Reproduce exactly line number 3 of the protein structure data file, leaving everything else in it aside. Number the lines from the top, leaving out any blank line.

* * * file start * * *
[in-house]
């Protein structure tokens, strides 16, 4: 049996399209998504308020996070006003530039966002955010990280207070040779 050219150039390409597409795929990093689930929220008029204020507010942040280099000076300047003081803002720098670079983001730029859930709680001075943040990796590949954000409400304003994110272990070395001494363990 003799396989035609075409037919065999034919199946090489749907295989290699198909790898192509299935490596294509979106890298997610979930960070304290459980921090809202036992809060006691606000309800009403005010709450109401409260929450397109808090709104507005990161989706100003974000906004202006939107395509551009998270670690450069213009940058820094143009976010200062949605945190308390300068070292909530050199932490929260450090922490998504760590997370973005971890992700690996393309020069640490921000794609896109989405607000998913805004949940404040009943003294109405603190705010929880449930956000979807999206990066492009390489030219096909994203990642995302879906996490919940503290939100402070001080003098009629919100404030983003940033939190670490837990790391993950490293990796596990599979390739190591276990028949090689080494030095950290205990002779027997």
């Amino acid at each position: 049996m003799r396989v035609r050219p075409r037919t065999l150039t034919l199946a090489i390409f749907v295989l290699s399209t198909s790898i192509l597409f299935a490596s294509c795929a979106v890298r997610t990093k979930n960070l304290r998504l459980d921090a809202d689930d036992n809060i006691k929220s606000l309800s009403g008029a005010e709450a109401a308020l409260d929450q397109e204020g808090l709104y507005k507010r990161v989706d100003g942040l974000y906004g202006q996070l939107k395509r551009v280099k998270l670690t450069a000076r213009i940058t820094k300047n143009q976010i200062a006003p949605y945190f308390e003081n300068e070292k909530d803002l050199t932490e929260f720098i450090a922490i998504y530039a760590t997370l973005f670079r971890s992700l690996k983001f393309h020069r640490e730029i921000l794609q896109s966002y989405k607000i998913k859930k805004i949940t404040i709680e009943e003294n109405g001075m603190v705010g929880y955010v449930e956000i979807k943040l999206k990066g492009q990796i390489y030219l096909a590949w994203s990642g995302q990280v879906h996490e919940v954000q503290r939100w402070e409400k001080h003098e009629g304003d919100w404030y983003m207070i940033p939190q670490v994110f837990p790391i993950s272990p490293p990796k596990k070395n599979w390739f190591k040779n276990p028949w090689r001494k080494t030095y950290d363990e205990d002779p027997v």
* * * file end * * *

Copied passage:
């Amino acid at each position: 049996m003799r396989v035609r050219p075409r037919t065999l150039t034919l199946a090489i390409f749907v295989l290699s399209t198909s790898i192509l597409f299935a490596s294509c795929a979106v890298r997610t990093k979930n960070l304290r998504l459980d921090a809202d689930d036992n809060i006691k929220s606000l309800s009403g008029a005010e709450a109401a308020l409260d929450q397109e204020g808090l709104y507005k507010r990161v989706d100003g942040l974000y906004g202006q996070l939107k395509r551009v280099k998270l670690t450069a000076r213009i940058t820094k300047n143009q976010i200062a006003p949605y945190f308390e003081n300068e070292k909530d803002l050199t932490e929260f720098i450090a922490i998504y530039a760590t997370l973005f670079r971890s992700l690996k983001f393309h020069r640490e730029i921000l794609q896109s966002y989405k607000i998913k859930k805004i949940t404040i709680e009943e003294n109405g001075m603190v705010g929880y955010v449930e956000i979807k943040l999206k990066g492009q990796i390489y030219l096909a590949w994203s990642g995302q990280v879906h996490e919940v954000q503290r939100w402070e409400k001080h003098e009629g304003d919100w404030y983003m207070i940033p939190q670490v994110f837990p790391i993950s272990p490293p990796k596990k070395n599979w390739f190591k040779n276990p028949w090689r001494k080494t030095y950290d363990e205990d002779p027997v």